Mum’s drugs, to me, were comparable to that annoying relative everyone seems to have—the loud mouth that has no regard for what is going on around her. Let’s call her “Auntie High”. . .
Those friendly with “Auntie High” tend to become like her, careless and obnoxious. Those who avoid her tend to be the ones left to clean up the mess. Like a tornado, she vacuums everything and everyone up around her then drops them back down to the floor, shattering whatever propensity toward security and authenticity one might have had. Always creating a mess to clean up, physically or psychologically, the users sleep it off the next day in a darkened room, non-users expected to sort it all, whilst wondering “Where can I safely dispose of these razor blades?” and “How can I know for sure this is flour?”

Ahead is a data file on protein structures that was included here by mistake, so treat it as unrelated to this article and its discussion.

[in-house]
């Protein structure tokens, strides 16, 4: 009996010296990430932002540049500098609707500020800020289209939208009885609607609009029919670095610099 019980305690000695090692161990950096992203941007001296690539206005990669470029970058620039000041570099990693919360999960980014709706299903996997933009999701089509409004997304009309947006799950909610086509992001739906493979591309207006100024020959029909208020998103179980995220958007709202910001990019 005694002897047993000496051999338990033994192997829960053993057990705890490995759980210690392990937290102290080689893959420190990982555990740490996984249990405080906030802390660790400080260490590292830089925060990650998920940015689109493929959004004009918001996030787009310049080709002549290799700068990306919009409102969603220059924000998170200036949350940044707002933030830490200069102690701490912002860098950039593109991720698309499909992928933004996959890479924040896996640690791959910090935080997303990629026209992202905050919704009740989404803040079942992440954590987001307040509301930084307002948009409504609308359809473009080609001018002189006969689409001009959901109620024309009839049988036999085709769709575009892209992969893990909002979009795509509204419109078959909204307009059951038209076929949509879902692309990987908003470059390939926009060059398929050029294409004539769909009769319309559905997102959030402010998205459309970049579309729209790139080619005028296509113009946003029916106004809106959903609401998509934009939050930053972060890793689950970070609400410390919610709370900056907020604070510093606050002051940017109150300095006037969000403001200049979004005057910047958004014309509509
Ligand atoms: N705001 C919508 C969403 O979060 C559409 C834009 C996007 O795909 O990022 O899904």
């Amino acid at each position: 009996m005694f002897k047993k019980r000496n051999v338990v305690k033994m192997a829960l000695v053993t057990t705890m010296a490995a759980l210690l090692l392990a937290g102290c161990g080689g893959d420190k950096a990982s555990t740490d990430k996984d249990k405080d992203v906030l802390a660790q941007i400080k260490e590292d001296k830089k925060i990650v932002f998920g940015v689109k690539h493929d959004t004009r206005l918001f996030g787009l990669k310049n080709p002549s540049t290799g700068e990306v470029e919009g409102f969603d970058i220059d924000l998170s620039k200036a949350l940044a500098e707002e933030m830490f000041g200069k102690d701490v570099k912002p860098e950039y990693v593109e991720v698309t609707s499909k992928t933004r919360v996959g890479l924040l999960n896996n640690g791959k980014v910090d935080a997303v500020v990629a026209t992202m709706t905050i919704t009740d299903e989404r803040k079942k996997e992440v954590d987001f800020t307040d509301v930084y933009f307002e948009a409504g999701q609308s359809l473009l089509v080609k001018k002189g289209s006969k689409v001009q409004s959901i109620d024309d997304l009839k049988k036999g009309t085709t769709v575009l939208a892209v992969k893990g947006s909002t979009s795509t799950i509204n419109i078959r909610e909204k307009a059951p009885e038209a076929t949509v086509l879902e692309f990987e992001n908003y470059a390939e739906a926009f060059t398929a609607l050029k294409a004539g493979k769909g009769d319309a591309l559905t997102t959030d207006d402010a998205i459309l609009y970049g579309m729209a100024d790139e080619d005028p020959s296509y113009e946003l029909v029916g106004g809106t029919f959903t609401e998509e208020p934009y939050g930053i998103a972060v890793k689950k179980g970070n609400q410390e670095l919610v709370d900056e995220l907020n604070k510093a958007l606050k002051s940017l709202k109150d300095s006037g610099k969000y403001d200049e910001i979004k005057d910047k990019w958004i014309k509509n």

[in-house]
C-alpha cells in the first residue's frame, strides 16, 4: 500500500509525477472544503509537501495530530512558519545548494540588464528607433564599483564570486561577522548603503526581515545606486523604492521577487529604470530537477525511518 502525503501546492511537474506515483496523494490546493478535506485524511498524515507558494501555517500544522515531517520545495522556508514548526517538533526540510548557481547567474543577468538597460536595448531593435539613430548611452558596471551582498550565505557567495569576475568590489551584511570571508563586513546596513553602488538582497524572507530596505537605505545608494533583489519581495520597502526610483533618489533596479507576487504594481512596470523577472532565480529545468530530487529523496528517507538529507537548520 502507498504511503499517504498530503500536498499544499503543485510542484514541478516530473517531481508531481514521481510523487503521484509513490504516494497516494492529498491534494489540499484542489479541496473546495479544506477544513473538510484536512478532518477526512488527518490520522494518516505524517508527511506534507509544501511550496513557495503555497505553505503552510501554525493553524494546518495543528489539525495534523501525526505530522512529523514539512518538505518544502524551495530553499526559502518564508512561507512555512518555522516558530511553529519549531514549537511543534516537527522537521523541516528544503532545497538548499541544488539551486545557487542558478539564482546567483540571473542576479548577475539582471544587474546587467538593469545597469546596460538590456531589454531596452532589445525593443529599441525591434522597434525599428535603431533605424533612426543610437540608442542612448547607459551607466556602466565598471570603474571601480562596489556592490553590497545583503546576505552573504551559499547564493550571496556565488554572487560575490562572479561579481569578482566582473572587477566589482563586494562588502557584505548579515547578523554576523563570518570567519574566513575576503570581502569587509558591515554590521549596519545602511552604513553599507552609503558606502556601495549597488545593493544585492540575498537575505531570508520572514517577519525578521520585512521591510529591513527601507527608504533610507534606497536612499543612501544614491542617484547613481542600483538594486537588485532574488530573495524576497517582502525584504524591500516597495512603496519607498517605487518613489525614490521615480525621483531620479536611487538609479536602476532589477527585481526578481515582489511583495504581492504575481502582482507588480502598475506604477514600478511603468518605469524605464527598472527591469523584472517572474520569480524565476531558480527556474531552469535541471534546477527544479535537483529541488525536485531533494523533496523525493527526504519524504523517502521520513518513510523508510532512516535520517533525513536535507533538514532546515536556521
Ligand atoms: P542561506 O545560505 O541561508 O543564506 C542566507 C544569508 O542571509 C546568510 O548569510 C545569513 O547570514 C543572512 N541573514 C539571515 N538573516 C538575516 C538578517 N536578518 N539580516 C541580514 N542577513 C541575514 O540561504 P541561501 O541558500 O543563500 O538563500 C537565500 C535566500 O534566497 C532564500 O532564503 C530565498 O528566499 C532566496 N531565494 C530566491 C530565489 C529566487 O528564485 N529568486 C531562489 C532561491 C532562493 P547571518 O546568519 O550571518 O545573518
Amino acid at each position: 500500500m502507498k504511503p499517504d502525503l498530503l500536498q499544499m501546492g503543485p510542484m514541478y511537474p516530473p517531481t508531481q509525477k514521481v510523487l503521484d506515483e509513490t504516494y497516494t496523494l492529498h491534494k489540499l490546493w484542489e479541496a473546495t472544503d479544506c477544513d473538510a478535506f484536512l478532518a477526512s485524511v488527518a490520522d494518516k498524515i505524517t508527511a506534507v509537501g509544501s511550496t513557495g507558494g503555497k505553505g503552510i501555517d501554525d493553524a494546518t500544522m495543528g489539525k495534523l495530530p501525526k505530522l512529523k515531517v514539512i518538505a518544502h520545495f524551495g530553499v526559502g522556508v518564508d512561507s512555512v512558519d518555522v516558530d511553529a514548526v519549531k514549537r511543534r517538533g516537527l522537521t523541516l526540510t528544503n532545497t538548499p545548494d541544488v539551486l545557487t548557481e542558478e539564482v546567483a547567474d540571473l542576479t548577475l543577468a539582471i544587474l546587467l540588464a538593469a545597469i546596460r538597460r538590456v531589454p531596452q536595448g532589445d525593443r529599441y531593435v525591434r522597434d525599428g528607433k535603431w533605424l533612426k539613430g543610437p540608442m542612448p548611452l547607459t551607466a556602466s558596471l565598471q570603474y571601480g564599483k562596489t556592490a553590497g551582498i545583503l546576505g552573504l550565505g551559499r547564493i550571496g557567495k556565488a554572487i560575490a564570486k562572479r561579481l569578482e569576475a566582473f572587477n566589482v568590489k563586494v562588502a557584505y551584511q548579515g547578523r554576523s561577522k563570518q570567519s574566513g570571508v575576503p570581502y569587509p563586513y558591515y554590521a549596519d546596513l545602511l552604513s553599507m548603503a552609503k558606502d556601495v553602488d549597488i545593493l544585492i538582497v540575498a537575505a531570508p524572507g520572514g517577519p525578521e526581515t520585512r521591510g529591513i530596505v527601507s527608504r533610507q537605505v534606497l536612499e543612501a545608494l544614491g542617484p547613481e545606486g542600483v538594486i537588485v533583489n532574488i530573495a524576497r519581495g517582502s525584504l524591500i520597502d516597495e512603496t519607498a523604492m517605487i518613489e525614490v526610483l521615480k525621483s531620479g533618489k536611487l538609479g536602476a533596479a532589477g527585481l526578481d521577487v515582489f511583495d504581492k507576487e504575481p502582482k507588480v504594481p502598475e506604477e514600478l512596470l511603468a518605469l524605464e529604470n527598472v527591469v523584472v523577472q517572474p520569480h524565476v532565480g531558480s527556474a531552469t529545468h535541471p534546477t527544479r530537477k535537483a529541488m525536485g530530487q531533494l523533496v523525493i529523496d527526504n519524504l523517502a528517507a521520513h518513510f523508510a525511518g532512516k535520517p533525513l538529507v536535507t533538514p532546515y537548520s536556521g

I’d notice that the moment drugs entered the room, everything changed, everyone felt different. They were now what appeared to be programmed robots that looked like people you knew but were, in fact, not. When these hyper-cyborgs sat on our sofa, it was as if this warm place that just the night before was a source of comfort on which chocolate chip cookies and Charlie Brown’s Christmas were enjoyed, was transformed into a dark and lonely place where imposters laughed and didn’t listen to each other, though they talked an awful lot, rather loudly. Even if hidden in the quiet darkness of a bedroom closet, one could always tell when the drug was about.
Excerpt from chapter fifteen | changes. EVERYTHING'S HUNKY DORY: A MEMOIR